“I wanted something that was more natural, and also, I wasn’t depressed,” she says. “I felt the need to change it all the time when I was more unstable.”
But even after she settled on the blond — a color she “could f—ing let outdoors or at the gas station” — she didn’t know what overall look she was going for with her second album. With the music almost finished, she went home one night and lay on the couch. It was raining outside, so she lighted some candles and put on a fire. She started playing Julie London and was suddenly overcome by bliss.
“I thought: ‘This is what I think I want my album to feel like: Julie London,’” she remembers. “Not the songs, but the feeling — longing, kind of dreamy and curious.”
Best known for her recording of the torch song “Cry Me a River,” London was a stylish, sultry-voiced singer of jazz and pop ballads in the 1950s and ‘60s. She often sported pin curls and chansonette bras, a look that served as inspiration for a buxom pin-up character featured throughout Eilish’s new merch.
“It’s like me, if I was what I wish I was,” Eilish says, pointing to the drawing on a button she’s pinned to her shirt. “I want to be that girl. Are you kidding me? I would love to be a hot girl.”
For so long, Eilish says, she hid her body mostly because she wanted to avoid being sexualized. “Every girl wants to feel desirable,” she says. “But then there’s a whole world of men who argue that women say, ‘Oh, I don’t want men to sexualize me’ but then wear shirts that show their boobs and sing songs about having sex.’ I’m like, do you not get the idea that we want to wear what we feel good in but we don’t want you to jump in? It’s very dumb.”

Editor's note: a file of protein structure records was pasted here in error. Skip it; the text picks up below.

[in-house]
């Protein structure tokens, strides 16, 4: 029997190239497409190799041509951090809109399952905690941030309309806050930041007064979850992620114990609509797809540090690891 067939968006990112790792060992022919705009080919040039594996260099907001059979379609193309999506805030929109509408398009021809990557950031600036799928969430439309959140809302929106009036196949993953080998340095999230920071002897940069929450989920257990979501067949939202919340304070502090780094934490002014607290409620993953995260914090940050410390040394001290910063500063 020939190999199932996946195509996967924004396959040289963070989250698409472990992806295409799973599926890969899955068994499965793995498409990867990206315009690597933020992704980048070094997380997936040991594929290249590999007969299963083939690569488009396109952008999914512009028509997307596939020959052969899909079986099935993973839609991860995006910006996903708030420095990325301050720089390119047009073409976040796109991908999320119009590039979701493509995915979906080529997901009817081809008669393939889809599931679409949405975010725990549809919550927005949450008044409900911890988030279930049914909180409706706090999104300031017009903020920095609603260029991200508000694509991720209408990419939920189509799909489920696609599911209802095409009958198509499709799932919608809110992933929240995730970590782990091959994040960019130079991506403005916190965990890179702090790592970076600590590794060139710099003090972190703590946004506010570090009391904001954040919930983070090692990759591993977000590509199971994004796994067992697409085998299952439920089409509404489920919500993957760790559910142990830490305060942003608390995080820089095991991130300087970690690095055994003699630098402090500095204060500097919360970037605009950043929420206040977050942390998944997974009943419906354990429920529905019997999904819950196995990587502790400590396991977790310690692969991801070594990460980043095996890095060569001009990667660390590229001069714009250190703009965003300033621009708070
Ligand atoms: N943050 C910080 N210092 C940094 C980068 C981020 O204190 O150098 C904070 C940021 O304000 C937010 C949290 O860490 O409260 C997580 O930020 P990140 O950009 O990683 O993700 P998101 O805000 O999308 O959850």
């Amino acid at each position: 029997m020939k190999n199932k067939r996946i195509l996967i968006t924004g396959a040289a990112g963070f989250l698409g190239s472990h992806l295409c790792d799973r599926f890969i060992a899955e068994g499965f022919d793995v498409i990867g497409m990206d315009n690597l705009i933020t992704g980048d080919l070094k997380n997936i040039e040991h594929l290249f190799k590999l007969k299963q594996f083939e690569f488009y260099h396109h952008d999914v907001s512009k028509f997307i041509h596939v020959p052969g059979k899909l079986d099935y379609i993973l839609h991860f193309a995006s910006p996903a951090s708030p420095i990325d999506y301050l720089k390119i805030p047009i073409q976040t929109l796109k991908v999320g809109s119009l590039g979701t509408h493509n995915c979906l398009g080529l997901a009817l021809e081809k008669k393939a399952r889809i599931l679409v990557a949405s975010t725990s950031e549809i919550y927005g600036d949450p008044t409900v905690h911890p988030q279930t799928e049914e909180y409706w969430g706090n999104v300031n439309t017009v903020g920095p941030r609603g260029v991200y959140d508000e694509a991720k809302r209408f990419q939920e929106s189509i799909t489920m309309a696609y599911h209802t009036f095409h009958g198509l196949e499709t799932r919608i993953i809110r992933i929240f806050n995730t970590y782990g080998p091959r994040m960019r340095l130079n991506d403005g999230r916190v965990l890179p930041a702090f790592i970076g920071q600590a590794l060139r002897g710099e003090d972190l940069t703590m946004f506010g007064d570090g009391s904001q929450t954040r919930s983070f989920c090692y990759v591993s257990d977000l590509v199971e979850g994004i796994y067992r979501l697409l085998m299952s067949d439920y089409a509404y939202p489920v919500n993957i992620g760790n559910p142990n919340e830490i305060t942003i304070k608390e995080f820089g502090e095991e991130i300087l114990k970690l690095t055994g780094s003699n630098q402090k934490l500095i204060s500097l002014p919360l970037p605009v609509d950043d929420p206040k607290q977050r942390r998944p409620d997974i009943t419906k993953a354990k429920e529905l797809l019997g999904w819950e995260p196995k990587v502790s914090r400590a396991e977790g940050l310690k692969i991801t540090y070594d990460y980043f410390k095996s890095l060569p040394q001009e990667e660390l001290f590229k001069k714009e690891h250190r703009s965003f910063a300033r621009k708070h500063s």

Eilish talks about sex on “Happier Than Ever.” She references watching pornography and sending a racy image to a man’s phone. Some fans believe that “Your Power” — a single from the album about an older man exploiting an underage woman — is about her ex-boyfriend, Brandon Quention Adams. Adams — a rapper who goes by 7:AMP — was featured in the doc about Eilish that came out last year. In the film, he blows off her Coachella set and has to go to the emergency room after punching a wall.
Eilish has not revealed who “Your Power” is about — or who she is singing about on any of her new songs, for that matter. But the album contains specific allusions to those who have pushed past her boundaries.
“I’ve had some trauma / Did things I didn’t wanna / Was too afraid to tell ya / But now I think it’s time,” goes the last line on “Getting Older.”
Days after Bill Cosby was freed from prison after a court overturned his 2018 conviction for sexual assault, Eilish says she is conflicted about divulging what exactly that trauma is. She feels a need to share her thoughts and feelings with her fans — “I want them to know everything about my life somehow” — but doesn’t want to give herself over to the rest of the world.